Peduto: Dedicated to community- driven solutions

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BILL PEDUTO

 

Pittsburgh Councilman Bill Peduto said he deserves your vote in the upcoming mayoral primary because he is dedicated solely to a vision of a revitalized city that works for all its residents.
“I have no real social life, I’m not married, and I have no family other than my mom. I still play a little hockey and I travel a lot, but most days you’ll find me meeting with people in a church basement or talking with a community organization in some part of the city,” he told the New Pittsburgh Courier editorial board. “For 20 years I’ve had my hands on building out the East End and I want to do the same for the whole city, but it has to be driven by the communities, not by what developers or Downtown wants.”
To assist in that, Peduto said he would create an entrepreneurial department inside the Urban Redevelopment Authority to support small business creation. He also envisions a campus in Homewood, centered on the former Holy Rosary School and the Carnegie Library that would take advantage of the potential pool of currently unemployed talent and agencies like the Community Empowerment Association that could teach them the roofing, plumbing, plastering trades needed to restore the neighborhood’s housing stock.

He said he would use the same community-driven approach in selecting a new police chief.
“I would conduct a national search, using both professional standards and criteria establish by residents—what they want in a chief. I’d select the best match to both,” he said.
A community policing approach, he said, would also help address crime in communities like Homewood.
“I would like the Zone commanders have the ability to offer more flex-time to officers and would waive the residency requirement for officers after a certain amount of service,” he said.
Still, Peduto admitted, the city’s transformation into a medical, financial, technology and energy business center has not included African-Americans. He said Allegheny County Executive Rich Fitzgerald’s support for Bus Rapid Transit between Oakland and Downtown is an example.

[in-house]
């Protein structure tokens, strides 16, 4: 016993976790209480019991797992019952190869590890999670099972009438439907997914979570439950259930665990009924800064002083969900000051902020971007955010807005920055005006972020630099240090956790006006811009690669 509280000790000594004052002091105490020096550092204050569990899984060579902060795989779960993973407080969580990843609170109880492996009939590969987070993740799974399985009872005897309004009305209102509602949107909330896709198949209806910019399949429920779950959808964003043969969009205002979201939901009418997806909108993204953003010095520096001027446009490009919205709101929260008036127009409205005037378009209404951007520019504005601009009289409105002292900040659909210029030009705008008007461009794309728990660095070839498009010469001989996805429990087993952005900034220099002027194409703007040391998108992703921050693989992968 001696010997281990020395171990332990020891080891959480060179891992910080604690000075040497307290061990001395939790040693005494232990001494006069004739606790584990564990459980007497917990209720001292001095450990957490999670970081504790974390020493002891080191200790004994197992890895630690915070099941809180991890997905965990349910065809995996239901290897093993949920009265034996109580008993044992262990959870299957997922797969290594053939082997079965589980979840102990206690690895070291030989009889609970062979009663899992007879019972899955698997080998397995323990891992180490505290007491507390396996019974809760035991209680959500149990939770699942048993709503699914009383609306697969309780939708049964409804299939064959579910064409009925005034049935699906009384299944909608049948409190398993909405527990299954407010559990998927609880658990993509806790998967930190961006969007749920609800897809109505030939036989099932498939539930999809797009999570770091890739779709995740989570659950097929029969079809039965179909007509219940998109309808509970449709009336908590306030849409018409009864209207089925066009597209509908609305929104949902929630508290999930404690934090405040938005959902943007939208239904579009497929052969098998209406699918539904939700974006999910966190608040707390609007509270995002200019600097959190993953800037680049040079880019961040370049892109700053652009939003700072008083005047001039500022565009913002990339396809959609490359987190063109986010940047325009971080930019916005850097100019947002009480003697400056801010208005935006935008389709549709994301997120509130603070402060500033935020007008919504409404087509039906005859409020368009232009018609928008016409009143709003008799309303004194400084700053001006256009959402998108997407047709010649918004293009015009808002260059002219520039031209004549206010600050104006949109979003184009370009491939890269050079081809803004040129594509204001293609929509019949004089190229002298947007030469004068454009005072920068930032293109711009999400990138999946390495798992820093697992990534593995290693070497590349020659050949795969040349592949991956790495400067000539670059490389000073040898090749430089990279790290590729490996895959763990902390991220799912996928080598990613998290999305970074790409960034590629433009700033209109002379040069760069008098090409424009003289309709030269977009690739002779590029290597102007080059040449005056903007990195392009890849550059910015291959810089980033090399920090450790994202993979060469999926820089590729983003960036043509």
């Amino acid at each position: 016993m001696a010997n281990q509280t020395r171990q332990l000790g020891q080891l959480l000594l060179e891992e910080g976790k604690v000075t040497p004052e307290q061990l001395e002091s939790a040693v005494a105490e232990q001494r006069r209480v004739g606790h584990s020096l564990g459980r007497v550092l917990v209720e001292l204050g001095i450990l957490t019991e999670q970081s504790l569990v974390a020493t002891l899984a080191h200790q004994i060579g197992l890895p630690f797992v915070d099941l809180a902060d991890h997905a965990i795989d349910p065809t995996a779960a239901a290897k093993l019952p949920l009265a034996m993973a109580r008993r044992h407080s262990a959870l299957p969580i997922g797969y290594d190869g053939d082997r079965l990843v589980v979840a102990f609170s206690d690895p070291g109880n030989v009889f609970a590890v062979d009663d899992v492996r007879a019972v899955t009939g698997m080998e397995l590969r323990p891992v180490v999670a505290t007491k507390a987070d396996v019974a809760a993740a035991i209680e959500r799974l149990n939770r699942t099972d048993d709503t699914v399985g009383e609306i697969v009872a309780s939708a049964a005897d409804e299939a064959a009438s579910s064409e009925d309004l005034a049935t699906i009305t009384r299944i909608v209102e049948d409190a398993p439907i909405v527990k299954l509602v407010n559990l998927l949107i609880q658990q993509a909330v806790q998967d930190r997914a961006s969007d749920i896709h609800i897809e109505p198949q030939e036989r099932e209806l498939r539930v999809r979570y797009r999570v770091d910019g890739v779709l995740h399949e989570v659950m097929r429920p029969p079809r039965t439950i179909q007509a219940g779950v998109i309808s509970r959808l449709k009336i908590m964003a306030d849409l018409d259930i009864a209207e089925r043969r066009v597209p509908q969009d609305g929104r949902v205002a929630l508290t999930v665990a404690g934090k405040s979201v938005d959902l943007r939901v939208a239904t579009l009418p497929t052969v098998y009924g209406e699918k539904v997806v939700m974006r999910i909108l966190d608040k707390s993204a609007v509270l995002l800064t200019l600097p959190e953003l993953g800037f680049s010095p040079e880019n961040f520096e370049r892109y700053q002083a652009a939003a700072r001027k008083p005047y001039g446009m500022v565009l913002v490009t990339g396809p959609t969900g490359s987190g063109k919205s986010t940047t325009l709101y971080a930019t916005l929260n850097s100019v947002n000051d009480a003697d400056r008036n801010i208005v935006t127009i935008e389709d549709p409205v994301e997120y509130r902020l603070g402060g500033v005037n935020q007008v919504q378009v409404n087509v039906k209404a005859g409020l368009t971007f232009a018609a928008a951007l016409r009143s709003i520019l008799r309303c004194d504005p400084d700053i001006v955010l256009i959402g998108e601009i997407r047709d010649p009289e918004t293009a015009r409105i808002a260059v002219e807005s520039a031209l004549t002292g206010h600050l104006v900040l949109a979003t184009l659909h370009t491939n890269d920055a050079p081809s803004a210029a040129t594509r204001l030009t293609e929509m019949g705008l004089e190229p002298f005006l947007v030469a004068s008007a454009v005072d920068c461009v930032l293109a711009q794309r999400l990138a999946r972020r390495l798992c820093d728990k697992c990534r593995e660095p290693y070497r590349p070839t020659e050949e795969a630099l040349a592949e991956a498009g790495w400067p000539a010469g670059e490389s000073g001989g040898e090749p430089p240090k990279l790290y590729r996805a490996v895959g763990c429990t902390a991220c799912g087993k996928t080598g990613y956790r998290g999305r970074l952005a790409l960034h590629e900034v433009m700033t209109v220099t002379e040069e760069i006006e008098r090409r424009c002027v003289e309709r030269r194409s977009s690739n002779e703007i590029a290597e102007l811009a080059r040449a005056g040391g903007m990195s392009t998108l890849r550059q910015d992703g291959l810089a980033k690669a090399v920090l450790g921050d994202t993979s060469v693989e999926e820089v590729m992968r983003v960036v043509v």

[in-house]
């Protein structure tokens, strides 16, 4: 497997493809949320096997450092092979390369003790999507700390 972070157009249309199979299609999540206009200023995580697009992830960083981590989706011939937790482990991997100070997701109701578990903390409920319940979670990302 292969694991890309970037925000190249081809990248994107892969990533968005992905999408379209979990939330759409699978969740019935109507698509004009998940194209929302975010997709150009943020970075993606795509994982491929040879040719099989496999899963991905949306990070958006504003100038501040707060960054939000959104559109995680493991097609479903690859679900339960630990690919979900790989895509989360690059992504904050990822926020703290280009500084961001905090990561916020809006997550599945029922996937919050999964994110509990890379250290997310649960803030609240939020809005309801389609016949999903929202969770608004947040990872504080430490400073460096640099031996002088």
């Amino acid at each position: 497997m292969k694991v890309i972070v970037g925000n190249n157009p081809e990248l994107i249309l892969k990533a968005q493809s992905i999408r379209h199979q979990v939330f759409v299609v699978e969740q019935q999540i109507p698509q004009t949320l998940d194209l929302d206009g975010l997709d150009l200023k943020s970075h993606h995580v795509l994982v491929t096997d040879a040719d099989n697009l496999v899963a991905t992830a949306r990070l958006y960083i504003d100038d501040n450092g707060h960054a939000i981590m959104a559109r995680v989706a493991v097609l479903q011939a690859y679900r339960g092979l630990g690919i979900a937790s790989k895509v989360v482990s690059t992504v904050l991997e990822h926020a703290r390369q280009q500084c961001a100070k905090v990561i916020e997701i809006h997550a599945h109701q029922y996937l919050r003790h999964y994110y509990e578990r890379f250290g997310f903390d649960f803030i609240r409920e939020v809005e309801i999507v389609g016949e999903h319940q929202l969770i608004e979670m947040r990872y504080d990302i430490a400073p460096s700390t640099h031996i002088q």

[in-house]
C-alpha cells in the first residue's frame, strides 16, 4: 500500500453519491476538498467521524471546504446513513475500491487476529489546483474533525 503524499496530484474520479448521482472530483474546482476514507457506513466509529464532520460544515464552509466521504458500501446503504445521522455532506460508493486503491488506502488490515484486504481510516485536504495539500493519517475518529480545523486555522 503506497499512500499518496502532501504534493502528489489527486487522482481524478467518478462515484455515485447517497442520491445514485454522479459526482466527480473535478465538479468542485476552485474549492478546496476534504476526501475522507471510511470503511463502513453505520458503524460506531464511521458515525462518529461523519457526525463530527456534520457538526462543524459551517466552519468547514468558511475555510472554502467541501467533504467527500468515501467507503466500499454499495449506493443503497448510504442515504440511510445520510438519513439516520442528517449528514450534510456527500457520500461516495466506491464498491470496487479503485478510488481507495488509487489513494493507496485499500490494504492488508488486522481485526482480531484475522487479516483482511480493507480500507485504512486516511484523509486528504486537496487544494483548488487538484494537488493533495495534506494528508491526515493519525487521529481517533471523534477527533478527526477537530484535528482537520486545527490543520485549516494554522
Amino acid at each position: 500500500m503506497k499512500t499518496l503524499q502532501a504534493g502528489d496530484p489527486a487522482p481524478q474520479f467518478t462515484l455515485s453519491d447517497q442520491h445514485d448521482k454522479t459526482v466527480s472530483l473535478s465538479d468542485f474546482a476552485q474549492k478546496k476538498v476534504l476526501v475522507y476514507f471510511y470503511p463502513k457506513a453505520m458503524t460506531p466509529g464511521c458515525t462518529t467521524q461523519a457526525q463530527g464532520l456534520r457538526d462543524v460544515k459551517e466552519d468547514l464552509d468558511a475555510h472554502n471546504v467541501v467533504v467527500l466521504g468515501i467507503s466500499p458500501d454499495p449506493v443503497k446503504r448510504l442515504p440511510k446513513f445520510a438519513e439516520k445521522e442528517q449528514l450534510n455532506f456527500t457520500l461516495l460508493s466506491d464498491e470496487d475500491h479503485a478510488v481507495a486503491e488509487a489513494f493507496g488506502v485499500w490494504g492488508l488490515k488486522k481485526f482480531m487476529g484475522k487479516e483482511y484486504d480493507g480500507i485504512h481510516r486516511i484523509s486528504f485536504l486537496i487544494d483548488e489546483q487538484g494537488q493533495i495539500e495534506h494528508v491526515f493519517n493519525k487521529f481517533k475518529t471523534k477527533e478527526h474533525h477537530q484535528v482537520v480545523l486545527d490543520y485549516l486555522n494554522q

“He would have it go out Fifth or Forbes Avenue, essentially bypassing the Hill. Why not Centre Avenue,” he said. “And UPMC is looking for a new building site in Uptown, Why not the Hill? The city is in transition, but not for everyone.”
Peduto said as mayor, he would support more targeted education and training opportunities. He said the Pittsburgh Public Schools needs a vocational/technical school.
Though the city can’t make the district do that, and doesn’t have the money to pay for such endeavors itself, large nonprofits like UPMC could channel their charitable contributions to community nonprofits so that Blacks get more of that training. He also said Community Development Block Grants need to go to the poor Black communities they were intended for, and could be used for educational and wrap around services for at-risk youth
Asked what the most significant thing he’s done for the Black community, Peduto said renovating Mellon Park, allowing for more interaction between residents of previously separate Black and White neighborhoods.
He said his involvement with city issues makes him a better choice for mayor than either former state Auditor General Jack Wagner or state Rep. Jake Wheatley.
“Jack may have had that, but it was 20 years ago,” he said. “Jake has been great on urban affairs, but that work has been in Harrisburg, and he’s still needed there.”
The Democratic Primary election is May 21.
(Send comments to cmorrow@newpittsburghcourier.com.)

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